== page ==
Nifty little low budget film about divorce and more specifically alimony. Leon Ames plays a sap married to a conniving woman (Charlotte Merriam) who wants a divorce after admitting to him that she only married him for his money (he's an architect) and the alimony she' can get out of him.
He's so distraught he agrees to all her greedy requests including $40,000 in bonds and $1,000 in monthly alimony. To get the divorce, the sap also agrees to "get caught" with a woman in his office and naming her correspondent. Enter Helen Chandler as Joan. She's out of work and takes the seedy assignment for a quick $100.
Later, she comes to work for Ames but his business has collapsed because of the bad publicity from the divorce. The ex-wife is gadding about Europe when Ames is brought to court for non-payment of his alimony checks. He's tossed into an "alimony jail" with others who can't pay.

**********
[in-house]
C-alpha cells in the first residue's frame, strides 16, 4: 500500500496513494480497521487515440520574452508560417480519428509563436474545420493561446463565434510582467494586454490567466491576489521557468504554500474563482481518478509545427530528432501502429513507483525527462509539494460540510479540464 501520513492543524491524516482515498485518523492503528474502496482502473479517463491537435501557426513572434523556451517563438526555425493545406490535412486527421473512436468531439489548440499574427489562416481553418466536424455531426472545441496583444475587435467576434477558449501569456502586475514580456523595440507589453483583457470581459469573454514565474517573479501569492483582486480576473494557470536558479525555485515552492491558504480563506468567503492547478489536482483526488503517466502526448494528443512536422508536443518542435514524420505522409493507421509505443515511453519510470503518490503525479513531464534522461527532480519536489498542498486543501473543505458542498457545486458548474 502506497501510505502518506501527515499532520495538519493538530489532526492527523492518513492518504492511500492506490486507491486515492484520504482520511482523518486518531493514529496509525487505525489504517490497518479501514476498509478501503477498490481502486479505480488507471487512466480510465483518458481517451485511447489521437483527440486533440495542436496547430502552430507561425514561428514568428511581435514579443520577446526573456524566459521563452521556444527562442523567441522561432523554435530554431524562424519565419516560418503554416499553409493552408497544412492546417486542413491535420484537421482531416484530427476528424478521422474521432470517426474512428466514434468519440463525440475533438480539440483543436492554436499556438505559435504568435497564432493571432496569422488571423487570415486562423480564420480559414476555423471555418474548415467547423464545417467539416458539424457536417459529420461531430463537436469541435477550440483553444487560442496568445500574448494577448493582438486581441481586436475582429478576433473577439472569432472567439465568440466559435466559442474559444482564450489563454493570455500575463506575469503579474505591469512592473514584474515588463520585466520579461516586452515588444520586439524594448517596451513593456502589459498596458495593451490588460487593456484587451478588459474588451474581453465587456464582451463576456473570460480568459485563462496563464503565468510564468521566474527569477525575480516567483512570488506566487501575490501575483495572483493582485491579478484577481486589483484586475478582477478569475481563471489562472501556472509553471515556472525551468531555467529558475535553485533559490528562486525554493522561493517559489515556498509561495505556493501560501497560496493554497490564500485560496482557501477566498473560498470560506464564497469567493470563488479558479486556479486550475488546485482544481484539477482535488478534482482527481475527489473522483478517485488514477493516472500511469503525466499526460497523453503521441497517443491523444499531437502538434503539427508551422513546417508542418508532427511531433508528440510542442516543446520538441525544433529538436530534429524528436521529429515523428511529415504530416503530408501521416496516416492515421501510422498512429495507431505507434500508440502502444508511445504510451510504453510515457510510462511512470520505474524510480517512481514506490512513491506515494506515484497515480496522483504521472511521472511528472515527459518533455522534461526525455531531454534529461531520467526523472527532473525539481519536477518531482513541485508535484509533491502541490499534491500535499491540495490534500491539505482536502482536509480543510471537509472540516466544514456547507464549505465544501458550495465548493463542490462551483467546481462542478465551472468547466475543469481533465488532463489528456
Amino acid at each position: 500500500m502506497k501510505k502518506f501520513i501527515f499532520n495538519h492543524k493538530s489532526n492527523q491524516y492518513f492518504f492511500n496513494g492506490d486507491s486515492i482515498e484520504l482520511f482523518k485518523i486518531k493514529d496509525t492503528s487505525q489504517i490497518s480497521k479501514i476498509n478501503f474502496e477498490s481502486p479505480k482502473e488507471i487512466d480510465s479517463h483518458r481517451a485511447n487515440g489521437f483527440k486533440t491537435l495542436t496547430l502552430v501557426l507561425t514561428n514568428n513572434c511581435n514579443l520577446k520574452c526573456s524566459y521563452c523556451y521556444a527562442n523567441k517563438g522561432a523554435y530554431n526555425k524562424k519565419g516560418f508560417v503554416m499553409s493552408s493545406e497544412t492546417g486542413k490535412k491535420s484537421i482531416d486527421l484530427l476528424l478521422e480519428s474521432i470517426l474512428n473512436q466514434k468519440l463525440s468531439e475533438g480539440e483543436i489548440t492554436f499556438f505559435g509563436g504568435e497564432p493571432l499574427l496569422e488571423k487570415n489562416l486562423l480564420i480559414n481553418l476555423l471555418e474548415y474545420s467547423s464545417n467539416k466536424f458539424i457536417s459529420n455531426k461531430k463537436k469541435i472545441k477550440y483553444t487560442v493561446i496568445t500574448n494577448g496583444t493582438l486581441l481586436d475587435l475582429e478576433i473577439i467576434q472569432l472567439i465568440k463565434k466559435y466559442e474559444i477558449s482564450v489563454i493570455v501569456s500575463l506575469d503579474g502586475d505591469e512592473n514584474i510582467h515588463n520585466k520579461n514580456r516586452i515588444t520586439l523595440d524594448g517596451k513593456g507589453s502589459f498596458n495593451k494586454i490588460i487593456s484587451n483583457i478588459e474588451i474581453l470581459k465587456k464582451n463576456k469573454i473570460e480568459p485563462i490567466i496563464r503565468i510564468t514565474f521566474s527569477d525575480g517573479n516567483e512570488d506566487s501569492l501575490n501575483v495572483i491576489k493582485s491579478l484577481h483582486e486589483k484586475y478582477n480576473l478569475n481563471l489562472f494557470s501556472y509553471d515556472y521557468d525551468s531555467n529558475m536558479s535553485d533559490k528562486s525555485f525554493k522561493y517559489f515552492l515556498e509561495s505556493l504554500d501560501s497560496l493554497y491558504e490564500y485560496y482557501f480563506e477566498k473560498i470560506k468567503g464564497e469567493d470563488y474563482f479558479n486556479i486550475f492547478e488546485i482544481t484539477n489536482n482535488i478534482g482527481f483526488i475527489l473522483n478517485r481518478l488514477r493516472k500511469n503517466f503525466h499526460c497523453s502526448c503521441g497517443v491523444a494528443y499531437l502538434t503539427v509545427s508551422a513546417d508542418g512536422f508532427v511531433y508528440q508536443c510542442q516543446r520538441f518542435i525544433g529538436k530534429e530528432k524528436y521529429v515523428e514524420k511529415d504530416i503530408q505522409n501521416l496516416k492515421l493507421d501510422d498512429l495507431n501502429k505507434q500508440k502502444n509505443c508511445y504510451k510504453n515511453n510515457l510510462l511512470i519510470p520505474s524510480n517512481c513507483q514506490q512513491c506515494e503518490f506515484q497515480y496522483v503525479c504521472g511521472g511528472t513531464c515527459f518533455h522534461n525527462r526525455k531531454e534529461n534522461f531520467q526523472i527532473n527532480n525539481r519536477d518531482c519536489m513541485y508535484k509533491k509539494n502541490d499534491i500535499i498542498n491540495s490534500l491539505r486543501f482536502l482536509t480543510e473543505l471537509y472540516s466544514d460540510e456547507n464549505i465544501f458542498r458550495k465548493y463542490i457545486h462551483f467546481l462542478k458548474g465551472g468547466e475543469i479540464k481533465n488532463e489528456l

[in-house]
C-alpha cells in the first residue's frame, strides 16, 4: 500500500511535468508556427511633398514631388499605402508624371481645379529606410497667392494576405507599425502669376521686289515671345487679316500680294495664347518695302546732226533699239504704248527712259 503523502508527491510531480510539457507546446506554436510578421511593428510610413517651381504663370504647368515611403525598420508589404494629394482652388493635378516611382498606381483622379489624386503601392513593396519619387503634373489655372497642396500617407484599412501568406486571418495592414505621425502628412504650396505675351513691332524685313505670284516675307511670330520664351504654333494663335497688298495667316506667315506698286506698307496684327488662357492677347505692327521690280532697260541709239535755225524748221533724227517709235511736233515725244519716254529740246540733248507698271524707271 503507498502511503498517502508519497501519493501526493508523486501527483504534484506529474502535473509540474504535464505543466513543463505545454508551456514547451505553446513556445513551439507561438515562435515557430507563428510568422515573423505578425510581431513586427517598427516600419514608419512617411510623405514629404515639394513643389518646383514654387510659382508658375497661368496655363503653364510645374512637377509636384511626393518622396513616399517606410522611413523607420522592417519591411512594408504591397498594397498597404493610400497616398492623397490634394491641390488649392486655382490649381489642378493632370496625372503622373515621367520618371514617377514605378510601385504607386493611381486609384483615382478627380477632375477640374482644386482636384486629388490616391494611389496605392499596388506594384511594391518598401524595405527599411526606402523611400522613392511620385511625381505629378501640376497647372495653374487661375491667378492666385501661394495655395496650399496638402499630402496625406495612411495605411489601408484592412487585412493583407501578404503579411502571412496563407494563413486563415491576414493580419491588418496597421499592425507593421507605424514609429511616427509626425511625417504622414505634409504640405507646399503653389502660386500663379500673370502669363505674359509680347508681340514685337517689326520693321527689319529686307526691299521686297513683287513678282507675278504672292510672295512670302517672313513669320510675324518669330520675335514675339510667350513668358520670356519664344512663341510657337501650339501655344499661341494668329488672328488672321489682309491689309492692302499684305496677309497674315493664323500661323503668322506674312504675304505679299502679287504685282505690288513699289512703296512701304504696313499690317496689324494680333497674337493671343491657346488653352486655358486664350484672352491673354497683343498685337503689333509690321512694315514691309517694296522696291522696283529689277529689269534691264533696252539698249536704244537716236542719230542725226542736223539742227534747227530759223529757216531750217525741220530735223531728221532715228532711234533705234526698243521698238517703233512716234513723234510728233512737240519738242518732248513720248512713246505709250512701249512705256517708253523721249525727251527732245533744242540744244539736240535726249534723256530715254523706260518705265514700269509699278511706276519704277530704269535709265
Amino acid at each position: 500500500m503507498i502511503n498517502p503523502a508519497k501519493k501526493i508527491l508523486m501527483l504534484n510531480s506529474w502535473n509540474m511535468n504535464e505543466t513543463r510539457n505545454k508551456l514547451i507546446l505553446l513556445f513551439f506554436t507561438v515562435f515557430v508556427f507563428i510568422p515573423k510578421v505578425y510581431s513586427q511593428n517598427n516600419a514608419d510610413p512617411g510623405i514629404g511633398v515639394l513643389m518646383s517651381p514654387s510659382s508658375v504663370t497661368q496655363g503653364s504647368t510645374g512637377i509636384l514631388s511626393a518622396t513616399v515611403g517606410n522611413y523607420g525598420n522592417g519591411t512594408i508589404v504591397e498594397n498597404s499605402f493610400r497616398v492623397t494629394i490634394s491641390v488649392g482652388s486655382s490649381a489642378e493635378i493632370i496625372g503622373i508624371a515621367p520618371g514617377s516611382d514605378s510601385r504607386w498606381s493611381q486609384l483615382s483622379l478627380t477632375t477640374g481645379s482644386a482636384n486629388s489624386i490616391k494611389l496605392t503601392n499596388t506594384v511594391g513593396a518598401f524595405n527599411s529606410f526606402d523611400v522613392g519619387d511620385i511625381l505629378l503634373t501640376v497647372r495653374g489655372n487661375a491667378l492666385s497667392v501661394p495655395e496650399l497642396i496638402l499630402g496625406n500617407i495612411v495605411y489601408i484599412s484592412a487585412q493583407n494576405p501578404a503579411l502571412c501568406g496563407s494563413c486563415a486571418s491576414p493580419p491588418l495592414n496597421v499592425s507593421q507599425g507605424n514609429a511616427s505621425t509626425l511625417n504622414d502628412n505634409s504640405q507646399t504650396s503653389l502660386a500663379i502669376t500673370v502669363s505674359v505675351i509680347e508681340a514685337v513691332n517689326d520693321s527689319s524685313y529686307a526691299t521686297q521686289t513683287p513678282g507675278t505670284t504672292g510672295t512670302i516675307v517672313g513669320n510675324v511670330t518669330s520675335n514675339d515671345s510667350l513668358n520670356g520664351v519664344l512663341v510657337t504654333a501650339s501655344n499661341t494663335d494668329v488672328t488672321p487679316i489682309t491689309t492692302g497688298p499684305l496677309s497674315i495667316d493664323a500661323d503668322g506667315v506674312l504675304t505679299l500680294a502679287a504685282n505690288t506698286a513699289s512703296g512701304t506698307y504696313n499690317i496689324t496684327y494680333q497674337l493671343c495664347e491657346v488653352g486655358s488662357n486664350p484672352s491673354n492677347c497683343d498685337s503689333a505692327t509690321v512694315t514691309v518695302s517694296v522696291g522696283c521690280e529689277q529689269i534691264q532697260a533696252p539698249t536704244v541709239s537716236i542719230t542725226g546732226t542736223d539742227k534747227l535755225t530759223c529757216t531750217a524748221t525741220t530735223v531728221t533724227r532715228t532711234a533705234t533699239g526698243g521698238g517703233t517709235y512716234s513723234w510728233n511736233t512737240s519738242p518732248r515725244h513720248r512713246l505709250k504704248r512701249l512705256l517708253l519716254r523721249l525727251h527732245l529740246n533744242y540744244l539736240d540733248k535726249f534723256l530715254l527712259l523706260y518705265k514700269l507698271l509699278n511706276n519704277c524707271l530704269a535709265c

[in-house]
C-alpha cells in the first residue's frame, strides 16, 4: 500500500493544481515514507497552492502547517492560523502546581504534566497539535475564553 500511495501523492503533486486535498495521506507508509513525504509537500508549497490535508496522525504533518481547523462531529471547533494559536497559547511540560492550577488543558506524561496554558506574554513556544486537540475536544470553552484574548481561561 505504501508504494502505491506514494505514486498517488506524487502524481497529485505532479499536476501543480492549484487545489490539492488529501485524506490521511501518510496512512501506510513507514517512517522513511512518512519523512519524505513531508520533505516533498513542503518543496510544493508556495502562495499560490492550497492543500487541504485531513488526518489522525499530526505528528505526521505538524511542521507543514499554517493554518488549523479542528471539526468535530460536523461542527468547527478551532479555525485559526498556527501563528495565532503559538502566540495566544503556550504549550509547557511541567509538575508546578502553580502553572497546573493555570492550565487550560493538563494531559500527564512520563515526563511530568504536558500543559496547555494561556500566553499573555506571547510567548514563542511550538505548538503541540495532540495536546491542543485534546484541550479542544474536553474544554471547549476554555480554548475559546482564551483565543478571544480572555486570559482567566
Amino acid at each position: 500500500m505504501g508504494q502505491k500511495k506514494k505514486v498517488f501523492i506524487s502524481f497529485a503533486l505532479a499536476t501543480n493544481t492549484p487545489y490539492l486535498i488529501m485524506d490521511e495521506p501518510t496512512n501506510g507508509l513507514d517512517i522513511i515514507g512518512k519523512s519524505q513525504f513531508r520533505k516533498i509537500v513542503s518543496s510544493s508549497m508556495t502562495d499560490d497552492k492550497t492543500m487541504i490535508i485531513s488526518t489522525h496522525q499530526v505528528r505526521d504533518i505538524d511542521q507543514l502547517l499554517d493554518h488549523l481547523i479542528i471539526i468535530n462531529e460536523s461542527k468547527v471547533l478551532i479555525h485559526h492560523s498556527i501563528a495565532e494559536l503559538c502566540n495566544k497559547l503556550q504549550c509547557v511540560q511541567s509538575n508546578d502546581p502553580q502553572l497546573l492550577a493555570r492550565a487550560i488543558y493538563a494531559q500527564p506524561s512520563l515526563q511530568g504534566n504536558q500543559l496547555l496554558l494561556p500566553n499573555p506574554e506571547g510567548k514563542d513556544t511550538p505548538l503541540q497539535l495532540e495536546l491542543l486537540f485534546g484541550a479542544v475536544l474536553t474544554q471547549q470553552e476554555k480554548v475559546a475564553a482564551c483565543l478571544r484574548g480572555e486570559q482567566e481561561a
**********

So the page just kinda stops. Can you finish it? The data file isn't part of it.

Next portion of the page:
Chandler gets him out and marries him and they have a kid. But it's a constant struggle because the shrew ex-wife never lets up about her late alimony checks, and she has no plans to remarry and lose her meal ticket.
Things get worse and worse and then the kid gets sick. While running out to get a prescription, Ames is hauled back into court for nonpayment. By the time he gets back to his house with the medicine, Chandler has made a plan.
She confronts the ex-wife and the worst happens. But it's the only way to get out from under alimony payments in a legal system that allows an ex-wife to bleed her ex-husband for years, depriving him of any real life.
Chandler is terrific as the frantic young wife. Ames and Merriam are also solid. Alberta Vaughn is the friend, Blanche Friderici is the haughty client. Edward Earle is the sleazy lawyer, and Arthur Loft the nice one.
An interesting topic for a 1933 film, and it pulls out all the stops in the pre-Code drama.